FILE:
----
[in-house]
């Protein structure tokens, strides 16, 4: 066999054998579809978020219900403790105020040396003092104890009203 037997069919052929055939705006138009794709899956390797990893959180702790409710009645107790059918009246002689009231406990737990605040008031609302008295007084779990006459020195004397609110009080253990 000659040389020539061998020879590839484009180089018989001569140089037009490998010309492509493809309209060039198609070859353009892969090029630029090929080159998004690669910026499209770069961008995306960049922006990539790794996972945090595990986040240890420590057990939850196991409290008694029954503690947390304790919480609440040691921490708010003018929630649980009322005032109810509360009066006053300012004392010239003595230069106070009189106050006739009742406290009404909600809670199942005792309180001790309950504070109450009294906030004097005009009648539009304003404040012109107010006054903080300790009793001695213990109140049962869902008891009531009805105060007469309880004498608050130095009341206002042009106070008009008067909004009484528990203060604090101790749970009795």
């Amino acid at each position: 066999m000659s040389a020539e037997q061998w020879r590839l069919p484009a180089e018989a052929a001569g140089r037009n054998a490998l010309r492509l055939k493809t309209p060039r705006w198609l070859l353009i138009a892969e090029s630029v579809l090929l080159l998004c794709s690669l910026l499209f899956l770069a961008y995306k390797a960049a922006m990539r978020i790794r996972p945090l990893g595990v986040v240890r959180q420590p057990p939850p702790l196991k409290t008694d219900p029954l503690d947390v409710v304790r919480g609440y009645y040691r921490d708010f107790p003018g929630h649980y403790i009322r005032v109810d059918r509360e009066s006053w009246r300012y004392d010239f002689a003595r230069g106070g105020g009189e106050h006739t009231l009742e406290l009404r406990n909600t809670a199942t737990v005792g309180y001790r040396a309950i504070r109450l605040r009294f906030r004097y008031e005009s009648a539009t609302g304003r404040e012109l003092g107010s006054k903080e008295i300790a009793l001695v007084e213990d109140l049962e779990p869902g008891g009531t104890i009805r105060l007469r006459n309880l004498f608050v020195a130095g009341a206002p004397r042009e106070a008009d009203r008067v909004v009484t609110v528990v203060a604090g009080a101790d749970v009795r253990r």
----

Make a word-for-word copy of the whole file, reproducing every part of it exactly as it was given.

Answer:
[in-house]
């Protein structure tokens, strides 16, 4: 066999054998579809978020219900403790105020040396003092104890009203 037997069919052929055939705006138009794709899956390797990893959180702790409710009645107790059918009246002689009231406990737990605040008031609302008295007084779990006459020195004397609110009080253990 000659040389020539061998020879590839484009180089018989001569140089037009490998010309492509493809309209060039198609070859353009892969090029630029090929080159998004690669910026499209770069961008995306960049922006990539790794996972945090595990986040240890420590057990939850196991409290008694029954503690947390304790919480609440040691921490708010003018929630649980009322005032109810509360009066006053300012004392010239003595230069106070009189106050006739009742406290009404909600809670199942005792309180001790309950504070109450009294906030004097005009009648539009304003404040012109107010006054903080300790009793001695213990109140049962869902008891009531009805105060007469309880004498608050130095009341206002042009106070008009008067909004009484528990203060604090101790749970009795």
């Amino acid at each position: 066999m000659s040389a020539e037997q061998w020879r590839l069919p484009a180089e018989a052929a001569g140089r037009n054998a490998l010309r492509l055939k493809t309209p060039r705006w198609l070859l353009i138009a892969e090029s630029v579809l090929l080159l998004c794709s690669l910026l499209f899956l770069a961008y995306k390797a960049a922006m990539r978020i790794r996972p945090l990893g595990v986040v240890r959180q420590p057990p939850p702790l196991k409290t008694d219900p029954l503690d947390v409710v304790r919480g609440y009645y040691r921490d708010f107790p003018g929630h649980y403790i009322r005032v109810d059918r509360e009066s006053w009246r300012y004392d010239f002689a003595r230069g106070g105020g009189e106050h006739t009231l009742e406290l009404r406990n909600t809670a199942t737990v005792g309180y001790r040396a309950i504070r109450l605040r009294f906030r004097y008031e005009s009648a539009t609302g304003r404040e012109l003092g107010s006054k903080e008295i300790a009793l001695v007084e213990d109140l049962e779990p869902g008891g009531t104890i009805r105060l007469r006459n309880l004498f608050v020195a130095g009341a206002p004397r042009e106070a008009d009203r008067v909004v009484t609110v528990v203060a604090g009080a101790d749970v009795r253990r």